This may be a day late and a dollar short, but we did hold our annual Easter Seder yesterday. The past couple of years we have severed the Easter Seder from Easter Dinner because it works so well on its own on Palm Sunday and allows us to focus all the food prep and hair that needs to be done on Easter morn. We have also simplified a few things to make the whole service so easy to put together that we just have no excuse not to get it done. Last year, Fluffington and I spread out cushions and fabrics and made a floor table.
It was nice, and had a kind of Shabbat feeling to it.
But this year, I wasn’t feeling so well, and definitely not feeling like sitting on the floor, so I asked Kent and the kids to put together the table with our contributions, and for the most part, they did! If I’m being honest, it lacked a little of the magic and pizzazz of last year’s, but I’m entitled to a year off now and then.
Having tried this many different ways, we have discovered it works best to have family style plates of each of the foods/items that we pass around.
You will need:
- a leaf for everyone (we used to get palm leaves from the crosses at the grocery store, now we just grab leaves from our yard.)
- fig jam on crackers or fig newtons
- 2-3 pennies per person
- 3 small pieces of pita per person
- 1-2 dishes of olive oil for dipping
- matzoh crackers with horseradish and haroset (finely diced apples, nuts, sugar and honey)
- cranberry juice (we use the little sauce cups for juices)
- grape juice
- 2 wet wipes per person
- chicken nuggets
- salt water for dipping
- balsamic vinegar for dipping
- cloths for tearing (we’ve started using paper towels instead of cloth)
- cinnamon rolls (This year Martha dipped rhodes rolls in butter and cinnamon sugar and they turned out amazing.)
This year we returned to the kid friendly version of the readings below. I must say the kids get more and more into this every year and really look forward to it. And then make puking noises over the olives and beg for mercy from the horseradish, but whatever.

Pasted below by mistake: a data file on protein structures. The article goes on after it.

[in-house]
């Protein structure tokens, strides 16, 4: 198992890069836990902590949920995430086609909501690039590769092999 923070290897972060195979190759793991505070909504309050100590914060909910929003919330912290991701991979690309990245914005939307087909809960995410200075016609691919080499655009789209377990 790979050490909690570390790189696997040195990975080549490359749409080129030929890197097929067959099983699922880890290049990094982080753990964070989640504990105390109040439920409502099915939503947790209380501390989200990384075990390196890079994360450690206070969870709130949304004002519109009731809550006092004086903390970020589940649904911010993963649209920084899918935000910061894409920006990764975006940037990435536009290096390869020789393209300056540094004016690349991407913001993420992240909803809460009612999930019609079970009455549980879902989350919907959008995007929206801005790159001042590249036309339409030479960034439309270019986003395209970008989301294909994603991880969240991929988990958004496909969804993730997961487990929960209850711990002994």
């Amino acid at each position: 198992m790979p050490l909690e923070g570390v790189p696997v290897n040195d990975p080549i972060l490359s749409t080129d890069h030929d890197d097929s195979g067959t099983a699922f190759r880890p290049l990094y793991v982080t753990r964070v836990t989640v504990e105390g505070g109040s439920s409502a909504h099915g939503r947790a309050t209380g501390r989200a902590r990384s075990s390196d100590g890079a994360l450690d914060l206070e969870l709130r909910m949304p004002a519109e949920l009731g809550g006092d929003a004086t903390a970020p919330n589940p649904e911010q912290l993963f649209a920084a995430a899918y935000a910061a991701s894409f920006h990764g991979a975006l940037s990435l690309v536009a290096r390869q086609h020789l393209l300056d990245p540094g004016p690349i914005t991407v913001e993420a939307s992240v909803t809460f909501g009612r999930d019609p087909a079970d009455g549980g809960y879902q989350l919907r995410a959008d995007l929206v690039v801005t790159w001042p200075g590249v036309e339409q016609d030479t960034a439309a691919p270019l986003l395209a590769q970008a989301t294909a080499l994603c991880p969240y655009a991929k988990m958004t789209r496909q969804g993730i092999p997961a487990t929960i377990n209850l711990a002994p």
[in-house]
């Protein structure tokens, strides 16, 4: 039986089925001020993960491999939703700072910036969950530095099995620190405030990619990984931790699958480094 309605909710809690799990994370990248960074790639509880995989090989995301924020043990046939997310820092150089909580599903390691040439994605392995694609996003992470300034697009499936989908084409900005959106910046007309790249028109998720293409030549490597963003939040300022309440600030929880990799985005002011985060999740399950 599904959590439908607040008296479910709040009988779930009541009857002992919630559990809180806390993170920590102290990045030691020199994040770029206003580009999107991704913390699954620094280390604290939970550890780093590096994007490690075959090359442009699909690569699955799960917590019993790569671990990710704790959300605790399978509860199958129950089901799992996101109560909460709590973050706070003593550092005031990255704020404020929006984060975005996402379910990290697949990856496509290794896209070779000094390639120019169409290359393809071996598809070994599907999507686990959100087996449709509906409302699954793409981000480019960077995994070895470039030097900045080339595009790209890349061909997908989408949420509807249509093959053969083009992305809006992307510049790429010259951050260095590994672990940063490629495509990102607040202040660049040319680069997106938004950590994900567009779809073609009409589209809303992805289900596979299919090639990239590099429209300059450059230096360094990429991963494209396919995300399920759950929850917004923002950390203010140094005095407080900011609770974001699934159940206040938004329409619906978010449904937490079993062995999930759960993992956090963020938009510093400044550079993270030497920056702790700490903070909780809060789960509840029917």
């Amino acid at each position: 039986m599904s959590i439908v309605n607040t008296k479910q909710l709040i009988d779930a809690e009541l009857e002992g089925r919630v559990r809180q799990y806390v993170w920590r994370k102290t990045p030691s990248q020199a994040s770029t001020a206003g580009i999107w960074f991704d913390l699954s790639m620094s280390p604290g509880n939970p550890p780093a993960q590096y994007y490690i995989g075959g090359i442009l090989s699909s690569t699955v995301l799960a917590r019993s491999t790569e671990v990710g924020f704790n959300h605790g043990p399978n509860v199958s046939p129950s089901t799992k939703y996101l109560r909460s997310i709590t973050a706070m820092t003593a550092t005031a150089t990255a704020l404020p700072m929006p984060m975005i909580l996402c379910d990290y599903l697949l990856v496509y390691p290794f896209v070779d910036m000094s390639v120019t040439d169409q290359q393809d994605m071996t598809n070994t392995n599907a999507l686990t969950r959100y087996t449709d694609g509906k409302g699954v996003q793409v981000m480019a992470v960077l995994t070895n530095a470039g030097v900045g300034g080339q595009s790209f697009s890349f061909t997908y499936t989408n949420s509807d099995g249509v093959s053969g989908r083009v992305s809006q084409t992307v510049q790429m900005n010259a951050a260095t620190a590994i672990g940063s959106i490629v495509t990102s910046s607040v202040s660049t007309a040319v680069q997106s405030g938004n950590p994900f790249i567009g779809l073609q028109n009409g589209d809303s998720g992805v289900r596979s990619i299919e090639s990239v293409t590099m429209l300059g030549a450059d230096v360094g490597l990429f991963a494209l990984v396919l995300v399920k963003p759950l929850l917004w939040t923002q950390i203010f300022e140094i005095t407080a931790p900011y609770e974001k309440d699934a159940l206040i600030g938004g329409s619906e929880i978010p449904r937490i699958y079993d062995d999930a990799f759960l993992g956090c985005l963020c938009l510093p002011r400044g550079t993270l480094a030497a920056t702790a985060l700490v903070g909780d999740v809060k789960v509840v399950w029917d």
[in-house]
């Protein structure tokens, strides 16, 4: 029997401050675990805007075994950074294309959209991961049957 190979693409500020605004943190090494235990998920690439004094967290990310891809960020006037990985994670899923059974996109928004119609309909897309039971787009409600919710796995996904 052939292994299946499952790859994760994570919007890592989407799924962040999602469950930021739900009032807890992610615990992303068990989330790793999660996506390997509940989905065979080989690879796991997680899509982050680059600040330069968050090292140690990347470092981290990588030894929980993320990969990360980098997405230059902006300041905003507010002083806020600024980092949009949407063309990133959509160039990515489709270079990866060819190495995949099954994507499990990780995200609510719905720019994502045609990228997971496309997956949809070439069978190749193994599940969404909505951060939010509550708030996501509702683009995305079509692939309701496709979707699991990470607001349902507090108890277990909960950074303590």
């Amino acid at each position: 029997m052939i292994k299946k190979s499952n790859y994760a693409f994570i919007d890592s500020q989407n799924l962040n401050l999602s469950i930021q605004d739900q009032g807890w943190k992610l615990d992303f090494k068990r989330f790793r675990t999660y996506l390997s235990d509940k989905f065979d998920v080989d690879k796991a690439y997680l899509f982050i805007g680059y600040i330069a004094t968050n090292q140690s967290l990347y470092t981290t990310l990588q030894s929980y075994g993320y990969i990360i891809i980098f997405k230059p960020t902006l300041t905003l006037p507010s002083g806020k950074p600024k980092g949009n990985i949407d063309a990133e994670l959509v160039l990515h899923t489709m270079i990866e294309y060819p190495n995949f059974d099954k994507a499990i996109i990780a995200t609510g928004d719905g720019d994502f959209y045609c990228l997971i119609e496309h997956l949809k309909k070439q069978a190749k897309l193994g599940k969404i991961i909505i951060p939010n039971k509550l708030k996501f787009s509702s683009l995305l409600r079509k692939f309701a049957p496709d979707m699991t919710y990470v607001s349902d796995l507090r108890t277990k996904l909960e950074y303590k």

Sunday: Palm leaves
- On Sunday, Jesus rode into Jerusalem on a donkey. The people gave him a royal entry by throwing their clothes and palm leaves on his path.
Everyone throws a palm leaf on the ground and together they say: “Hosanna to the Son of David: Blessed is he that cometh in the name of the Lord; Hosanna in the highest.” (Matt. 20: 9)
Monday: Figs and Coins
- Jesus cursed a fig tree for not bringing forth good fruit. We must bring forth the good fruit of good works and repentance so we will not wither.
Everyone eats a fig cookie (or fig jam on a cracker).
- Jesus cleansed the temple by throwing out the money changers who had polluted the temple with their priestcraft and stealing. Jesus said, “Is it not written, My house shall be called of all nations the house of prayer? But ye have made it a den of thieves.” (Mark 11: 17)
Everyone throws coins over their shoulder.
Tuesday: Olives and Oil
- Jesus taught in the temple and on the Mount of Olives. He taught us to pray in faith, to forgive others so that Father in Heaven will forgive us, and to prepare ourselves and the world for His second coming. Jesus said, “Thou shalt love the Lord thy God with all thy heart, and with all thy soul, and with all thy mind, and with all thy strength: this is the first commandment. And the second is like, namely this, Thou shalt love thy neighbour as thyself.” (Mark 12: 30-31)
Everyone eats an olive.
- A woman anointed Jesus with a box of very expensive ointment. The disciples scoffed at this waste and said the ointment ought to have been sold and the money given to the poor. Jesus said she had done a good work by preparing him for his burial.
Everyone dips a piece of bread in oil and eats it.
Thursday: Haroset, Matzoh, Bread, Juices, and Foot Washing
- Jesus ate the Passover in Jerusalem. At that ceremonial meal, Jesus and his people ate special foods that symbolized the deliverance of the Hebrews out of bondage in Egypt. One food eaten at a Seder is haroset with bitter herbs and unleavened bread. The haroset symbolized the bricks and mortar that the Hebrews made as slaves in Egypt. The bitter herbs and unleavened bread were two of the foods the Lord told his people to eat on the night that the destroying angel slew all the firstborn in Egypt.